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Unit 1, Lesson 1
In Progress

Deep Freeze

Freezing a Ruby object can leave you skating on thin ice. In this episode you’ll learn how to render complex Ruby objects totally immutable.

Video transcript & code

There are times when we want to use a Ruby object as a kind of "master copy", from which new objects can be duplicated. For instance, back in Episode #484, we set up a master shopping list pre-populated with some common staples.

Then we froze it, to prevent accidental modifications of the master list.

That way, if we accidentally assigned the original master list to a new variable instead of taking a copy of it, and then tried to modify one of its attributes, we'd get an error alerting us of the mistake.

ShoppingList = Struct.new(:name, :items) # ~> RuntimeError: can't modify frozen ShoppingList

MASTER_LIST = ShoppingList.new("Master List", [
                                 "Bread",
                                 "Milk",
                                 "Beer"])

MASTER_LIST.freeze
today_list = MASTER_LIST

today_list.name = "Wednesday Shopping"

# ~> RuntimeError
# ~> can't modify frozen ShoppingList
# ~>
# ~> xmptmp-in27080IWH.rb:1:in `name='
# ~> xmptmp-in27080IWH.rb:11:in `<main>'

Unfortunately, it turns out that this protection is incomplete. it does prevent us from assigning a new value to an attribute of the master list. But if instead we modify an attribute in place, for instance we append an item to the list, we get no error in the original list is changed.

ShoppingList = Struct.new(:name, :items)

MASTER_LIST = ShoppingList.new("Master List", [
                                 "Bread",
                                 "Milk",
                                 "Beer"])

MASTER_LIST.freeze
today_list = MASTER_LIST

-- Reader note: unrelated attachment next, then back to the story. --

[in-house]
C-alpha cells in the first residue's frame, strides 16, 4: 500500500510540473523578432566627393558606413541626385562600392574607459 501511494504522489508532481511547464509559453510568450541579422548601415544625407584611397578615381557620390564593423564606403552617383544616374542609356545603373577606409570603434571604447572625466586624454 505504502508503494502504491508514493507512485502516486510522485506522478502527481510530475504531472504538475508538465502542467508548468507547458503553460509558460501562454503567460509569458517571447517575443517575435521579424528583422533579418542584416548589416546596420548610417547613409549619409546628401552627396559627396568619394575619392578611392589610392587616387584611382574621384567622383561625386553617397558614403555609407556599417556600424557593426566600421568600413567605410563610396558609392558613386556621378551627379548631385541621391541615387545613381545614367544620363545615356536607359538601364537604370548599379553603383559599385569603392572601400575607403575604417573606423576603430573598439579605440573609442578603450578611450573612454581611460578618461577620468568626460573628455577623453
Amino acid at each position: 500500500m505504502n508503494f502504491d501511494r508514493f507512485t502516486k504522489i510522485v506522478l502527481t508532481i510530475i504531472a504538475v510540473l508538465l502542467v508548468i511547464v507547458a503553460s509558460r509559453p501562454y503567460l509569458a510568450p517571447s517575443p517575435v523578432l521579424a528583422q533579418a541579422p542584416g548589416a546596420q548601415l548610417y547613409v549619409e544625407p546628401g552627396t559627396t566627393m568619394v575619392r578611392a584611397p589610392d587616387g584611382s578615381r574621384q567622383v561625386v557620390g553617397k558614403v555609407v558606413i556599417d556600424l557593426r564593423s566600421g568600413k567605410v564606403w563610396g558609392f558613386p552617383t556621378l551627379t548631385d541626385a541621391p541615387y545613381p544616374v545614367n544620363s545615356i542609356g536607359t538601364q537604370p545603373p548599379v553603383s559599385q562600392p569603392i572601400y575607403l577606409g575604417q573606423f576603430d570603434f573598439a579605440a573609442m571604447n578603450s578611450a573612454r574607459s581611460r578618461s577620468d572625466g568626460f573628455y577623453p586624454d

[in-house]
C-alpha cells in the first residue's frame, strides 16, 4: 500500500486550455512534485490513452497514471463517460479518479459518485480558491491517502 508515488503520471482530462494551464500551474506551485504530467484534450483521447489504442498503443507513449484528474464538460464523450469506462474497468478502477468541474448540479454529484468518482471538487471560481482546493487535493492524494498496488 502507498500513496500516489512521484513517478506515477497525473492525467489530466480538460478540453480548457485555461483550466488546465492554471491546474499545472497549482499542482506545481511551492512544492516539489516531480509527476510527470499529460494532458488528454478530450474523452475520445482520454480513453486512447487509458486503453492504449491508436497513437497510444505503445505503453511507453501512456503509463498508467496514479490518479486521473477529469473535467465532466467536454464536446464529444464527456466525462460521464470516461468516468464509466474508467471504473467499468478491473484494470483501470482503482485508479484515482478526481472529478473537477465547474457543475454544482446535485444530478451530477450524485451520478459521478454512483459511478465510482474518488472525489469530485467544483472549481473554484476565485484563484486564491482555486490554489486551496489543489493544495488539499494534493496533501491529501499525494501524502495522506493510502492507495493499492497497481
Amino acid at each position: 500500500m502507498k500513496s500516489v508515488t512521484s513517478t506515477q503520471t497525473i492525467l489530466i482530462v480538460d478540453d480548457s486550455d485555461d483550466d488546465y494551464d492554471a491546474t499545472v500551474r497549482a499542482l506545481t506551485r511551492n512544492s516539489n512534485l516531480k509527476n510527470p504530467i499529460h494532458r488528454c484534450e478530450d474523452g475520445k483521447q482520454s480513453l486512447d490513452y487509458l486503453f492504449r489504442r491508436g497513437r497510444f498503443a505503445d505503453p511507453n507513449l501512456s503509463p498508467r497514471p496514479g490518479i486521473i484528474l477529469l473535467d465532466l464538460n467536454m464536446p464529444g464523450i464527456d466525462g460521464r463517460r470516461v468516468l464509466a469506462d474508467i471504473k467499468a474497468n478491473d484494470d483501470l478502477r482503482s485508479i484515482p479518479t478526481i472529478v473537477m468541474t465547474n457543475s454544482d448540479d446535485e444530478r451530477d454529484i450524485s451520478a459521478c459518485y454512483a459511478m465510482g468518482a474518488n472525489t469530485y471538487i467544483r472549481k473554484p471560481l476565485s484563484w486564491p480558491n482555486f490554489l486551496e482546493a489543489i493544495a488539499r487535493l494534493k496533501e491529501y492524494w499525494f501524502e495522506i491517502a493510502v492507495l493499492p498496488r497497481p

today_list.items << "Fireworks"

MASTER_LIST.items
# => ["Bread", "Milk", "Beer", "Fireworks"]

The problem here is that just like Ruby's object copying methods, the freeze method is a "shallow" operation. It will prevent an objects' instance variables from being updated, but it will not freeze the object referred to by those instance variables.

So, how do we deeply freeze an object, including all of the objects it refers to, all the objects they refer to, and so on?

Well, we could roll our own solution. But as is so often the case, there is already a gem for this.

Dan Kubb's ice_nine gem exists just for this purpose. After installing and requiring it, we can tell it to deep freeze an object.

Afterwards, attempts to update the value of object attributes result in an error, just as with a regular freeze.

But unlike with a regular freeze, any attempts to modify contained objects also fail.

That's because ice_nine performs a smart recursive freezing operation, walking down the object graph and freezing every object that it can along the way. I call it a "smart" freezing operation, because ice_nine is clever enough not to try and freeze objects which have no freeze method.

require "ice_nine"

# ...

IceNine.deep_freeze(MASTER_LIST)
today_list = MASTER_LIST

today_list.items << "Fireworks" # ~> RuntimeError: can't modify frozen Array

MASTER_LIST.items
# =>

# ~> RuntimeError
# ~> can't modify frozen Array
# ~>
# ~> xmptmp-in270809NP.rb:13:in `<main>'